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New $13.2-million bone and joint health research facility opens at Cumming School of Medicine

‘MoJo’ develops new technologies for prevention, early diagnosis and treatment of bone and joint conditions
September 9, 2016
McCaig Institute researchers Steven Boyd and Janet Ronsky at the newly opened centre for Mobility and Joint Health. Photos by Don Molyneaux for the University of Calgary

McCaig Institute researchers Steven Boyd and Janet Ronsky at the newly opened centre for Mobility and Joint Health. Photos by Don Molyneaux for the University of Calgary 

The new facility, housed and operated by the university’s McCaig Institute for Bone and Joint Health, features state-of-the-art imaging, movement assessment and diagnostic equipment that will be used by researchers to assess bone and joint health.

The new facility, housed and operated by the university’s McCaig Institute for Bone and Joint Health, features state-of-the-art imaging, movement assessment and diagnostic equipment that will be used by researchers to assess bone and joint health.

A new centre for Mobility and Joint Health at the Cumming School of Medicine opened this week that will allow researchers to develop new technologies for the prevention, early diagnosis and treatment of bone and joint conditions. 

"Science plays a valuable role in society. It provides us with ‎the evidence we need to make policy decisions that improve the environment, economy and our health,” says Minister of Science Kirsty Duncan. “The Government of Canada is proud to support this tremendous health sciences facility through the Canada Foundation for Innovation. New discoveries in bone and joint research will improve the quality of life for many Canadians."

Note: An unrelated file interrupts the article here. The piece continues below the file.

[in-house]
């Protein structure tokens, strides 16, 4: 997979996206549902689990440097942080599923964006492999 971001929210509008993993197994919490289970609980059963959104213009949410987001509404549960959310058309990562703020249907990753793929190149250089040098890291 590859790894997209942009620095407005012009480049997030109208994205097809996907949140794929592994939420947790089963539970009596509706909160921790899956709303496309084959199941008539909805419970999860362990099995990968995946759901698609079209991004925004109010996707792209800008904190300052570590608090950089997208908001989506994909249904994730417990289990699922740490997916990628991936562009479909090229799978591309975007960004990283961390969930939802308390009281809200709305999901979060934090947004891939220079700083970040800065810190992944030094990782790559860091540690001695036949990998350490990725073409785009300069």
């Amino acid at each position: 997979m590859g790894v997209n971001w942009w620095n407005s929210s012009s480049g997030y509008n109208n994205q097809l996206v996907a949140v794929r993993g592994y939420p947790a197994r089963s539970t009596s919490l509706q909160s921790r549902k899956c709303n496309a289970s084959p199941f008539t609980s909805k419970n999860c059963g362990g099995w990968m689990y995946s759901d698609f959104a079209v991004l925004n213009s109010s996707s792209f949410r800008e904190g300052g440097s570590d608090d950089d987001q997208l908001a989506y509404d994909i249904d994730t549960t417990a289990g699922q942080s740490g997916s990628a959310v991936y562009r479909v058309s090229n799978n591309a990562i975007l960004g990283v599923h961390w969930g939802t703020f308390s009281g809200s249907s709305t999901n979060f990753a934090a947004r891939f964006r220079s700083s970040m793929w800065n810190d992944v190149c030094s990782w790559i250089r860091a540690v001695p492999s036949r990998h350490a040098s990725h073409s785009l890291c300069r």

The Mobility and Joint Health centre (MoJo) is located at the University of Calgary's Cumming School of Medicine and was established with support by a $4.7-million grant from the Canada Foundation for Innovation (CFI), a $4.7-million grant from the Province of Alberta, industry partners and private donors.

"We are proud to have invested in this facility, which will bring together researchers from fields as diverse as engineering and health to work on problems that have substantial impacts on quality of life,” says Minister of Economic Development and Trade Deron Bilous. “The province continues to invest in important health innovation to support better health outcomes while also working towards a more diverse economy.”

Bone and joint disorders widespread

Bone and joint disorders are one of the most common chronic conditions affecting Canadians and are the leading cause of disability world-wide. Evidence suggests that early diagnosis and intervention can positively influence the long-term outcome of these chronic diseases.

“The CFI is pleased to support such a visionary team in its efforts to create a world-class research environment that will improve the health of Canadians,” says Gilles Patry, president and CEO of the CFI. “This is a new-to-Canada, interactive system that will connect basic science discoveries with clinical needs and will lead to effective health-care solutions for these debilitating diseases that affect so many.”

The new facility, housed and operated by the university’s McCaig Institute for Bone and Joint Health, features state-of-the-art imaging, movement assessment and diagnostic equipment that will be used by researchers to assess bone and joint health. MoJo researchers will be guided by the clinical needs identified by Alberta Health Services, with the goal of turning research evidence into health-care solutions for Albertans.